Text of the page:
Monday, January 28, 2013

Ask a SME?


In my various classes, it's often asked and discussed: what's your practice for obtaining cost and schedule estimates?

There are lot's of answers given, but invariably "ask a SME" (subject matter expert) is included in the answer set.

Some recents posts have been up and down on this approach, so I submit: it matters what you ask, as well as who you ask.

Afterall, an expert is stipulated to have expertise, so it's wasteful not draw them into the discussion. They certainly get the big bucks. On the other hand, opinion -- as a general matter, and like eye witnesses to history -- is not very reliable, and if that's all the SME has to offer, then I suggest you look elsewhere for information.

What the SME should bring is an expert interpretation of benchmark data that is to be adjusted and applied to the current situation.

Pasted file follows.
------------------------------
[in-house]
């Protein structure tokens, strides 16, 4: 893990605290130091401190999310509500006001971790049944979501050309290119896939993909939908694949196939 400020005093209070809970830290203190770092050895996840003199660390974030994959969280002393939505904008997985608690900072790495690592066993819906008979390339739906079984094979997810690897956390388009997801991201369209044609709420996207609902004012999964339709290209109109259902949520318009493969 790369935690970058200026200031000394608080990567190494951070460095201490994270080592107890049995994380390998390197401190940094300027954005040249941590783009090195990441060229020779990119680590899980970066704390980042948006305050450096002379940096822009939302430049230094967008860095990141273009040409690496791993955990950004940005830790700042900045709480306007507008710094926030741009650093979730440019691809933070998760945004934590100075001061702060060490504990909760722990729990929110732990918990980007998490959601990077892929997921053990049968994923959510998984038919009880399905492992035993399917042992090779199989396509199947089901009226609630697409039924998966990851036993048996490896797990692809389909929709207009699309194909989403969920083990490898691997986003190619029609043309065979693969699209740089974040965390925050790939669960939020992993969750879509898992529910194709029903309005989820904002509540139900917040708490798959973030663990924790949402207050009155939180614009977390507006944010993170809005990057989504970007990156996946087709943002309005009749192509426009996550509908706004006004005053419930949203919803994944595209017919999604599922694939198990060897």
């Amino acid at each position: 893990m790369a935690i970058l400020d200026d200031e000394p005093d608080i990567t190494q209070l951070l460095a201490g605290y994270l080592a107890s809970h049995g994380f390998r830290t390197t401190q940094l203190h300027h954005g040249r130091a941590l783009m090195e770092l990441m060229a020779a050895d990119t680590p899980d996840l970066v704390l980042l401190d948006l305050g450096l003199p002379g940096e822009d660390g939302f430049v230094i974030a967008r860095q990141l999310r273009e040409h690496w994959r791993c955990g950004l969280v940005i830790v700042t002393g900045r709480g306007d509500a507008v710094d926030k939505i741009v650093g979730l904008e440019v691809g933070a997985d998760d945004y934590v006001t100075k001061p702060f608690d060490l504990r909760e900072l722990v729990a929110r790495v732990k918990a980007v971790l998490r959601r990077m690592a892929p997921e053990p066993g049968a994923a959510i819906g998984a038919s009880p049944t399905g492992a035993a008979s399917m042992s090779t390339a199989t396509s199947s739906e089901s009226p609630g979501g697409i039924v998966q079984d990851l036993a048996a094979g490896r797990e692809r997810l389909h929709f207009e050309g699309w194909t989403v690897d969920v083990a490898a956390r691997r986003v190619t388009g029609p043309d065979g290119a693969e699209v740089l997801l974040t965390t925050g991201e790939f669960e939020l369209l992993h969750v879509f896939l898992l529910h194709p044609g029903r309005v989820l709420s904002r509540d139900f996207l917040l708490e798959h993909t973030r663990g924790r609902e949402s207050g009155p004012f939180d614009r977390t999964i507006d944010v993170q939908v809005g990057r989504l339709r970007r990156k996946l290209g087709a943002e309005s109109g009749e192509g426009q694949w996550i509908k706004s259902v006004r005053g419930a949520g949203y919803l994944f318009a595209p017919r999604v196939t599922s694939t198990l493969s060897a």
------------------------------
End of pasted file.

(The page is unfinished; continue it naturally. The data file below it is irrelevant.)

There are tools for helping: usually we call them configurable models. To assist with the interpretation, these models have 'knobs' and 'switches' to tune the configuration and impact of one or more parameters on the current project.

Who knows how to set the knob or the switch? By and large we look to the SME for an expert opinion about the properties and parameters of the model that are under our control. However...

Without benchmark data to guide the model adjustments, the model is "uncalibrated" and thus hardly better than a guess.

If you really are going to guess, and not use calibrated estimating parameters, it's best to adopt a Bayesian methodology. That's what Bayes is all about: working with uncalibrated a priori guesses with an eye towards developing the calibration.

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